Wreaths Across America: Honoring U.S. Veterans During the Holidays
A few weeks ago, I drove five hours each way to attend the funeral of a dear friend’s mother. After the mass, I wavered about staying for the ceremony at the cemetery. Despite traveling halfway across the state, I couldn’t bear joining my friend’s family for the final goodbye to her mother at the cemetery and abashedly jumped in my car for the long drive home. Since my own mother died in 2008, I’ve had a difficult time setting foot in a cemetery.
So on Saturday, December 12, with great trepidation, I drove a mere five miles from my house to the National Cemetery of the Alleghenies. I was here to learn more about Wreaths Across America, a national campaign that a FedEx customer started, and for the first time, we were helping out with inkind shipping.
With shaky legs, I approached the crowd of hundreds which had gathered for the annual wreath laying ceremony as part of National Wreaths Across America day. In the crowd were families, children and many veterans, some dressed in snug, but highly decorated uniforms.
Despite the tears of family members and the somberness of the lone bugler playing Taps, the mood following the official ceremony was fairly upbeat as young children scampered to grab a wreath to place on one of the many white marble headstones. My hesitancy at visiting a cemetery abated as I watched tiny Cub Scouts gingerly place the fragrant balsam wreaths on the graves. This vision made me think that Morrill Worcester, the man who started this mission to honor U.S. veterans during the holidays, would be so very pleased to see all of the children participating in this important event with origins tracing back to his own childhood.
As a young boy, Morrill won a trip to Washington D.C. which initiated his interest in Arlington National Cemetery. Fast forward to 1992 when his family business, Worcester Wreath Company, the world’s largest holiday balsam decoration producer, had an excess of wreaths. Morrill came up with the idea to have them placed on the graves at Arlington National Cemetery to honor fallen soldiers.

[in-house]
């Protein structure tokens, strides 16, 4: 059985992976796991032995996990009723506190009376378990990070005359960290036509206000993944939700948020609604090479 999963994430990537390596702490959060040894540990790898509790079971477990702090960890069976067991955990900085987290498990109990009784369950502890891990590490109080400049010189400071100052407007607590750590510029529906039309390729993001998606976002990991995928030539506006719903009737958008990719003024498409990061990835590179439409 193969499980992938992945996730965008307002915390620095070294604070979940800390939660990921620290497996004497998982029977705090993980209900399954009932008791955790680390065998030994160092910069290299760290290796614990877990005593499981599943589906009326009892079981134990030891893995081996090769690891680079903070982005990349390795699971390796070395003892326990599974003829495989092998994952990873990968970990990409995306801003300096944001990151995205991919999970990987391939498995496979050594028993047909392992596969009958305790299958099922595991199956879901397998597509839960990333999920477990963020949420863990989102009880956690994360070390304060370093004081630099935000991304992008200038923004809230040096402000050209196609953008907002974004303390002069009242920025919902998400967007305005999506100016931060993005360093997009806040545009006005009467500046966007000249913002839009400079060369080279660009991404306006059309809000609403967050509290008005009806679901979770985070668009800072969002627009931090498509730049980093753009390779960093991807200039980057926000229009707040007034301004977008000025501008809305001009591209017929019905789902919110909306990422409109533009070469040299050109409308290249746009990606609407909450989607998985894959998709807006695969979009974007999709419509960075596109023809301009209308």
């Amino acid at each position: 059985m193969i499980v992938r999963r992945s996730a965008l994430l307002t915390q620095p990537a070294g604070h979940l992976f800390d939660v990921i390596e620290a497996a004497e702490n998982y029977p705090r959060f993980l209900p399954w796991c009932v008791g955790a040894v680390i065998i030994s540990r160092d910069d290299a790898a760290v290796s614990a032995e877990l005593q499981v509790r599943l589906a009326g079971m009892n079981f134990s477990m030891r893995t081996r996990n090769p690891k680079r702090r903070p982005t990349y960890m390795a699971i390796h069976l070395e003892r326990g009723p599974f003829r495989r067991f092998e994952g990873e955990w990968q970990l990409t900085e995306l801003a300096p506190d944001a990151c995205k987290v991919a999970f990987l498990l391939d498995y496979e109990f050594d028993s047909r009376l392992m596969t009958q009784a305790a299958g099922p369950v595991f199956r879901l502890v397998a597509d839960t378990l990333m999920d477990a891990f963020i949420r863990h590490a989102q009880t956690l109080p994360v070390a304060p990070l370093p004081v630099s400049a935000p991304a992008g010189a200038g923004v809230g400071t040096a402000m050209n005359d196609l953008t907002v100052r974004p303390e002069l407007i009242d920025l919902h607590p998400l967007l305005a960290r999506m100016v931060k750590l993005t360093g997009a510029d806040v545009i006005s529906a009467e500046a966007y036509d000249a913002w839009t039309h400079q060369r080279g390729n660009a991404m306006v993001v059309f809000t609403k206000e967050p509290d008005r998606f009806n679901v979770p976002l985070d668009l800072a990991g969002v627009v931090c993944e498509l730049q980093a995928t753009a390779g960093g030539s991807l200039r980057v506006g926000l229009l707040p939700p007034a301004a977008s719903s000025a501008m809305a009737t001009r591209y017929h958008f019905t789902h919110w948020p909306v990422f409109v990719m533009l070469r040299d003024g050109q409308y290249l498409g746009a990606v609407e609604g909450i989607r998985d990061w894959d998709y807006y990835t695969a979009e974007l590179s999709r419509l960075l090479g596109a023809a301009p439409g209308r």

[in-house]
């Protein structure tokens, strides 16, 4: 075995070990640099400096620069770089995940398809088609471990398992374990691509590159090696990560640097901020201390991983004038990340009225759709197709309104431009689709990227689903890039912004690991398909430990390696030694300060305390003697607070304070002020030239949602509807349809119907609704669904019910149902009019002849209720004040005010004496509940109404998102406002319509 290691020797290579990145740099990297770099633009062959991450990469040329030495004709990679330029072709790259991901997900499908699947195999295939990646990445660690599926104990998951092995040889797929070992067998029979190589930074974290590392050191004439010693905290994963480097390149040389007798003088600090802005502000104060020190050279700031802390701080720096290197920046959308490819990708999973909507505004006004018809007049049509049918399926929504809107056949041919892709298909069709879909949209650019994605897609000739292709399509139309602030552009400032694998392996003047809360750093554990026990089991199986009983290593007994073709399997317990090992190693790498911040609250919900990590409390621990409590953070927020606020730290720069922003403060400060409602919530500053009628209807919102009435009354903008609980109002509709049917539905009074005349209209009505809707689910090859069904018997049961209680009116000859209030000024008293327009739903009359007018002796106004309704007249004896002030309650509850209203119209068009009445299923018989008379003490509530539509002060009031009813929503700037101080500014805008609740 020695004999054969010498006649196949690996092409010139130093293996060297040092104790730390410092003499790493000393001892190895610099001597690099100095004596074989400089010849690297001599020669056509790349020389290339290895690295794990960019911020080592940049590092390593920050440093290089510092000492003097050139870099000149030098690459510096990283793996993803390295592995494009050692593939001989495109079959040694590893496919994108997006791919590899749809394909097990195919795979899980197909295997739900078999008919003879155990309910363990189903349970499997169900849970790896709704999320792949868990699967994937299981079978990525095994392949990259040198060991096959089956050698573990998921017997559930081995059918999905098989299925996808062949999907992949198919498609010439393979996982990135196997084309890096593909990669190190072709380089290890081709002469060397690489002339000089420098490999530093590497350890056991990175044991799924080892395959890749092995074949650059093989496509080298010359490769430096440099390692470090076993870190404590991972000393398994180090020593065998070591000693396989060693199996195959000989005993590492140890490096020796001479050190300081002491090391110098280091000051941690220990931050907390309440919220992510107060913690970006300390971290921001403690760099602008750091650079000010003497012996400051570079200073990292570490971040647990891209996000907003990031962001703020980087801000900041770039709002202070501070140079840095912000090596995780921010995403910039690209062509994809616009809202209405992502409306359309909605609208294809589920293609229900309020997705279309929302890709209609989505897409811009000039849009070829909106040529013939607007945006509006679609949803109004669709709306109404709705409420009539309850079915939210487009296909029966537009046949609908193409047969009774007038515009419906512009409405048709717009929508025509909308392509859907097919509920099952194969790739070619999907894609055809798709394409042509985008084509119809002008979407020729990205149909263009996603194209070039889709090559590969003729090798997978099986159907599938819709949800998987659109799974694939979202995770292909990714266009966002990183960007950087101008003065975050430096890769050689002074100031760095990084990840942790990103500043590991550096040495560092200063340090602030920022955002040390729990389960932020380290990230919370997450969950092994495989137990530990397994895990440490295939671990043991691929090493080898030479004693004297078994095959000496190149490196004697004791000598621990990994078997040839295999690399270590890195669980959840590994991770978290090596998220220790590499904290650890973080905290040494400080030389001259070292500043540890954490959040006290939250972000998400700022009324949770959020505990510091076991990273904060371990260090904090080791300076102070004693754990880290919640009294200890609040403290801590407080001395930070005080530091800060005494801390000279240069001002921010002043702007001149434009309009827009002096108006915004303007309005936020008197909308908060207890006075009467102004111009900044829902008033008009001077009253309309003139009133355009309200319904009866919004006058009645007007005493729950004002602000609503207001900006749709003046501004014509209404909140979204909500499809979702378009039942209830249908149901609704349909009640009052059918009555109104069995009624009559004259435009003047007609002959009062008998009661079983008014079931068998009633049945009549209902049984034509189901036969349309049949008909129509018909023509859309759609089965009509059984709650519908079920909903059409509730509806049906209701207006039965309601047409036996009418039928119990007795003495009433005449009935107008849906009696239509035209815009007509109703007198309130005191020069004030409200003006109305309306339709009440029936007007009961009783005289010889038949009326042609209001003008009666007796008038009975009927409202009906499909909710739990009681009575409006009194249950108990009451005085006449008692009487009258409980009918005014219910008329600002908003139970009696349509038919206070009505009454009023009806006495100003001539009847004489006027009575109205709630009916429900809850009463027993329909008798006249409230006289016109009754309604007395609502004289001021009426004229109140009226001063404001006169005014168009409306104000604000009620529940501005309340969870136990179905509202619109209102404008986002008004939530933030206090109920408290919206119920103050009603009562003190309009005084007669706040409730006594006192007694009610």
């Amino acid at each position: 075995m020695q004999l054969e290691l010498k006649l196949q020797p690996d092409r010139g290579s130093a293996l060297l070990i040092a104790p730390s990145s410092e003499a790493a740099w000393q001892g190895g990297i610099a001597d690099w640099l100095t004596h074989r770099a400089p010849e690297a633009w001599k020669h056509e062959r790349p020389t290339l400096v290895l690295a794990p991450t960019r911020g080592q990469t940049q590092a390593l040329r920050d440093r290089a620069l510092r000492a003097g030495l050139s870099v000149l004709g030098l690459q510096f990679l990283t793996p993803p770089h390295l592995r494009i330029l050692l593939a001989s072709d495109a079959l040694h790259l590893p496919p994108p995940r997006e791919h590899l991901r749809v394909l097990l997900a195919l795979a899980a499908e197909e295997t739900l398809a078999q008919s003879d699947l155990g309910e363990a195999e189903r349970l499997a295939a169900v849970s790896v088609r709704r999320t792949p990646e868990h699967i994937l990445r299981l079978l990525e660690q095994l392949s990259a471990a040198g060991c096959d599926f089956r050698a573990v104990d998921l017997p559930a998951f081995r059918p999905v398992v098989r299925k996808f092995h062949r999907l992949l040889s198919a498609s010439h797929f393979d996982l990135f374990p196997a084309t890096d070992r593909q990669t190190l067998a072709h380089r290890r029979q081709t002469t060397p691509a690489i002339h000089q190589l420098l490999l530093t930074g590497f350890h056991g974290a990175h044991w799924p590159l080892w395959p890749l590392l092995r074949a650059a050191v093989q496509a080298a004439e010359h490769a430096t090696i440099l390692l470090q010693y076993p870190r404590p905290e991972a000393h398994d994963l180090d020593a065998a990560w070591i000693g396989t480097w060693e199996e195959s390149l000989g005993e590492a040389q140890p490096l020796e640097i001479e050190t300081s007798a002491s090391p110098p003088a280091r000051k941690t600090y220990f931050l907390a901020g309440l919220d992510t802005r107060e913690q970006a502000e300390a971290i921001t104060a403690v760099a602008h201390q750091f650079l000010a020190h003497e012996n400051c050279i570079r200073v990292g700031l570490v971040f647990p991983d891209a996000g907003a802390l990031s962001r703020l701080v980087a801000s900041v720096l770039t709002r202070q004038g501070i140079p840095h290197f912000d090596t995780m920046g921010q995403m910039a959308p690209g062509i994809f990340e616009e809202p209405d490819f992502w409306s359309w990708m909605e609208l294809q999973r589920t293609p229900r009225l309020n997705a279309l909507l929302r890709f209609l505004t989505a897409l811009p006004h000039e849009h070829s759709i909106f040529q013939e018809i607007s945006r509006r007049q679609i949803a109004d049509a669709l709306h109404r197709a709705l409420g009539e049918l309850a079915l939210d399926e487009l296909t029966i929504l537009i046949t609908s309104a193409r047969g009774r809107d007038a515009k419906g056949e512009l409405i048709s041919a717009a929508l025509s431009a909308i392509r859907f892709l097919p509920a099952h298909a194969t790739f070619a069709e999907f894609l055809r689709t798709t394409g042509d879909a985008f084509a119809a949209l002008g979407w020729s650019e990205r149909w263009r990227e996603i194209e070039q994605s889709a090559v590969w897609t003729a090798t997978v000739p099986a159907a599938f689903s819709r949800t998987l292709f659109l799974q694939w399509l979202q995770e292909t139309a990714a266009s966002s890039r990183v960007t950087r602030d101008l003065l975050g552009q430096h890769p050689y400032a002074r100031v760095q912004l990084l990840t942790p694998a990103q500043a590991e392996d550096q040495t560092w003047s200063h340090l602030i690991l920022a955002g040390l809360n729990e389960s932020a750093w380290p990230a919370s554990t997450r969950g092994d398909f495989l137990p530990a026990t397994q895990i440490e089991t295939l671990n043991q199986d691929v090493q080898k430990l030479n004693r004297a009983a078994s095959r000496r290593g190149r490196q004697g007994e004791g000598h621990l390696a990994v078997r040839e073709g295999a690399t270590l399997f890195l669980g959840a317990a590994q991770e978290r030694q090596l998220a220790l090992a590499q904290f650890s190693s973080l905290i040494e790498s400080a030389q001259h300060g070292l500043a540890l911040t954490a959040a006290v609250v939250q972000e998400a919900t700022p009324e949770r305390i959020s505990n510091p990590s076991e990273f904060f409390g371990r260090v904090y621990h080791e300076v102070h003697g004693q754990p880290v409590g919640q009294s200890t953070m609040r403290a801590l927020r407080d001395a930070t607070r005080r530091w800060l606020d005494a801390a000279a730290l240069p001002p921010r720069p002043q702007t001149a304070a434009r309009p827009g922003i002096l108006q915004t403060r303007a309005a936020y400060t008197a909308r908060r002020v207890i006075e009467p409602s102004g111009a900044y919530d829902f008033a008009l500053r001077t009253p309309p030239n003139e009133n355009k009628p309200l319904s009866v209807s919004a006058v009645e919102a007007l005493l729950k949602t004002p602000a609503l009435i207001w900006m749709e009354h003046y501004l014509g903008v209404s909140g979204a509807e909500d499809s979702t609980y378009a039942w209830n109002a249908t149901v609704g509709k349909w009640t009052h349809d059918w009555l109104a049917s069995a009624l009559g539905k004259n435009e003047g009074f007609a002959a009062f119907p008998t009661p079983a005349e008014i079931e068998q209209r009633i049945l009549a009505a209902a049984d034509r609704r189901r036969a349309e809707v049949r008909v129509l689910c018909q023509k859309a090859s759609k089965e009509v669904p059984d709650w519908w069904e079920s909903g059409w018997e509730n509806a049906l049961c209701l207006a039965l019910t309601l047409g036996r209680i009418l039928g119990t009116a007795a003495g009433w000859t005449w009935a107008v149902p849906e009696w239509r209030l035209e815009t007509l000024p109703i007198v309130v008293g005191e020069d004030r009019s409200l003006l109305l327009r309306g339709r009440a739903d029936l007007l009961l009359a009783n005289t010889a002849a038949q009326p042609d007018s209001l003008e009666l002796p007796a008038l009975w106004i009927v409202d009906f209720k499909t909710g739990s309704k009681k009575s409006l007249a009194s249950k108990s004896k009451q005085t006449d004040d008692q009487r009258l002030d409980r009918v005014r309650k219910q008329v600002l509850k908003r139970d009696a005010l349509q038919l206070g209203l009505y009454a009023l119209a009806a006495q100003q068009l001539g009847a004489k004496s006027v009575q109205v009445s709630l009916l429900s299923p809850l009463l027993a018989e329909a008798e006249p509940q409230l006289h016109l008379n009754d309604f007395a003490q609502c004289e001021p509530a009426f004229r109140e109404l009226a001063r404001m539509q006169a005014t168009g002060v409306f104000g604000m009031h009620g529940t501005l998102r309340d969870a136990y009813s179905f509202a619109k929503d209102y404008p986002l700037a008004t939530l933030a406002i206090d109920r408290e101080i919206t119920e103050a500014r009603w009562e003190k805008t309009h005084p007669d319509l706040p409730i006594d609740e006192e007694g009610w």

Now 17 years later, Morrill’s dream of honoring veterans has expanded to nearly 170,000 wreaths being sent to more than 400 cemeteries both here in the U.S. and abroad. Today, thousands of volunteers participate in wreath laying ceremonies on the second Saturday of each December, which the U.S. Congress has officially proclaimed as Wreaths Across America Day.
I spoke with Morrill a few days before the ceremony as he was making his annual trip from his home in Harrington, Maine to Arlington National Cemetery. The fact that this is the busiest time of the year for his company doesn’t deter him from making this trip into quite an adventure. Joining him on this voyage of nearly 700 miles were more than 50 vehicles.
During the weeklong trip south, the convoy was scheduled to make 21 stops, mostly at veteran’s homes and schools. The visits to veterans were to thank them for their years of service, while the detours at schools were to educate youngsters on the sacrifices veterans made for our country.
“At schools, our number one goal is to make an impression on kids,” said Morrill. “They don’t forget what we teach them about veterans. We really make a difference.” Morrill added that “teach really should come first in our mission, which is to remember, honor and teach.”
After a week on the road, the last stop before Arlington National Cemetery was at the Pentagon. To recognize those who died on September 11, Morrill provided wreaths for ceremonies to honor each victim who perished at the World Trade Center, Pentagon and on United Flight 93, which crashed in Shanksville, Pa.
Ending at Arlington National Cemetery where Morrill’s inspiration began so many years before, the convoy was joined by 6,000 volunteers who placed 16,000 wreaths on the graves of the many men and women who fought for our country’s freedom.
While the crowd at the National Cemetery of the Alleghenies was notably much smaller – the mission was the same – to remember, honor and teach.
It was there that I met Patrick Ogburn who was accompanied by his young sons and other members of their Cub Scout unit. Knowing Morrill’s goal of teaching children, I was interested in knowing what brought Patrick and his sons out to the cemetery.
This was the first time Patrick and the young scouts participated in the wreath laying ceremony. Like Morrill, Patrick thought it was important to educate the children, which is exactly what he did as his sons lay wreaths on the marble headstones. Kneeling down next to the graves, he quietly pointed out to the boys the branch of the military where the veteran served and the wars in which they fought.
A veteran of the Air Force, Patrick intends to make this an annual tradition with the scouts.
With the support of younger veterans like Patrick and his children, it’s possible that Morrill’s dream to decorate every grave, every year of every veteran will soon be a reality.
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